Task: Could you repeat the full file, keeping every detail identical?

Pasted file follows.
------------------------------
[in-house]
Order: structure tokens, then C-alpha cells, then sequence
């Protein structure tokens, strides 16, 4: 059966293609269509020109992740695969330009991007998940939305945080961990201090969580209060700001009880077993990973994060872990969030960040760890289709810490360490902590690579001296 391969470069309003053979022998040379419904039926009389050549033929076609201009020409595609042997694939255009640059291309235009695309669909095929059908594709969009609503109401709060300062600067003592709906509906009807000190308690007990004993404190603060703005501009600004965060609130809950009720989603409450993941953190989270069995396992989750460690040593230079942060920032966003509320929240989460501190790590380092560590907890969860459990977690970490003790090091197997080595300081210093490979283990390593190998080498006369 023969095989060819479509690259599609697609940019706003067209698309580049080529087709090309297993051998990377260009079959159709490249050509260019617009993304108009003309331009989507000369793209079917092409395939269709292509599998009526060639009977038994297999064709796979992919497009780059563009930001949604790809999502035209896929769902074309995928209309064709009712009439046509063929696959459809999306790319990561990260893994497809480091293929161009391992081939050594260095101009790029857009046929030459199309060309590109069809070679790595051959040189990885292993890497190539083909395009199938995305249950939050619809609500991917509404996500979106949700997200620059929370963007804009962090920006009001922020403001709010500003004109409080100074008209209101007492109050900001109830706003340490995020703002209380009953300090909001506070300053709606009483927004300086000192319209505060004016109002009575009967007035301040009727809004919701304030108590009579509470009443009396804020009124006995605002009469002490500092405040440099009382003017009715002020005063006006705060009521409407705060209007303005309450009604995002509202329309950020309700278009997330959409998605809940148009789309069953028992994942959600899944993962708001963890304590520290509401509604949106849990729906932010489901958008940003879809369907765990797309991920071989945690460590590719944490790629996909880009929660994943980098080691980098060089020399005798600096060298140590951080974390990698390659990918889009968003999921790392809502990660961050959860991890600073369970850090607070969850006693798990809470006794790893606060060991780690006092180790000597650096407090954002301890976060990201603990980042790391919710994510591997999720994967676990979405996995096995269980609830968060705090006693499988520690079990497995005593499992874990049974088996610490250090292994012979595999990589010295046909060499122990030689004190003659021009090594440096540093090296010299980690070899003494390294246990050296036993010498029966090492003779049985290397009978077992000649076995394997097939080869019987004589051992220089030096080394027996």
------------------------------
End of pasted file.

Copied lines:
[in-house]
Order: structure tokens, then C-alpha cells, then sequence
């Protein structure tokens, strides 16, 4: 059966293609269509020109992740695969330009991007998940939305945080961990201090969580209060700001009880077993990973994060872990969030960040760890289709810490360490902590690579001296 391969470069309003053979022998040379419904039926009389050549033929076609201009020409595609042997694939255009640059291309235009695309669909095929059908594709969009609503109401709060300062600067003592709906509906009807000190308690007990004993404190603060703005501009600004965060609130809950009720989603409450993941953190989270069995396992989750460690040593230079942060920032966003509320929240989460501190790590380092560590907890969860459990977690970490003790090091197997080595300081210093490979283990390593190998080498006369 023969095989060819479509690259599609697609940019706003067209698309580049080529087709090309297993051998990377260009079959159709490249050509260019617009993304108009003309331009989507000369793209079917092409395939269709292509599998009526060639009977038994297999064709796979992919497009780059563009930001949604790809999502035209896929769902074309995928209309064709009712009439046509063929696959459809999306790319990561990260893994497809480091293929161009391992081939050594260095101009790029857009046929030459199309060309590109069809070679790595051959040189990885292993890497190539083909395009199938995305249950939050619809609500991917509404996500979106949700997200620059929370963007804009962090920006009001922020403001709010500003004109409080100074008209209101007492109050900001109830706003340490995020703002209380009953300090909001506070300053709606009483927004300086000192319209505060004016109002009575009967007035301040009727809004919701304030108590009579509470009443009396804020009124006995605002009469002490500092405040440099009382003017009715002020005063006006705060009521409407705060209007303005309450009604995002509202329309950020309700278009997330959409998605809940148009789309069953028992994942959600899944993962708001963890304590520290509401509604949106849990729906932010489901958008940003879809369907765990797309991920071989945690460590590719944490790629996909880009929660994943980098080691980098060089020399005798600096060298140590951080974390990698390659990918889009968003999921790392809502990660961050959860991890600073369970850090607070969850006693798990809470006794790893606060060991780690006092180790000597650096407090954002301890976060990201603990980042790391919710994510591997999720994967676990979405996995096995269980609830968060705090006693499988520690079990497995005593499992874990049974088996610490250090292994012979595999990589010295046909060499122990030689004190003659021009090594440096540093090296010299980690070899003494390294246990050296036993010498029966090492003779049985290397009978077992000649076995394997097939080869019987004589051992220089030096080394027996």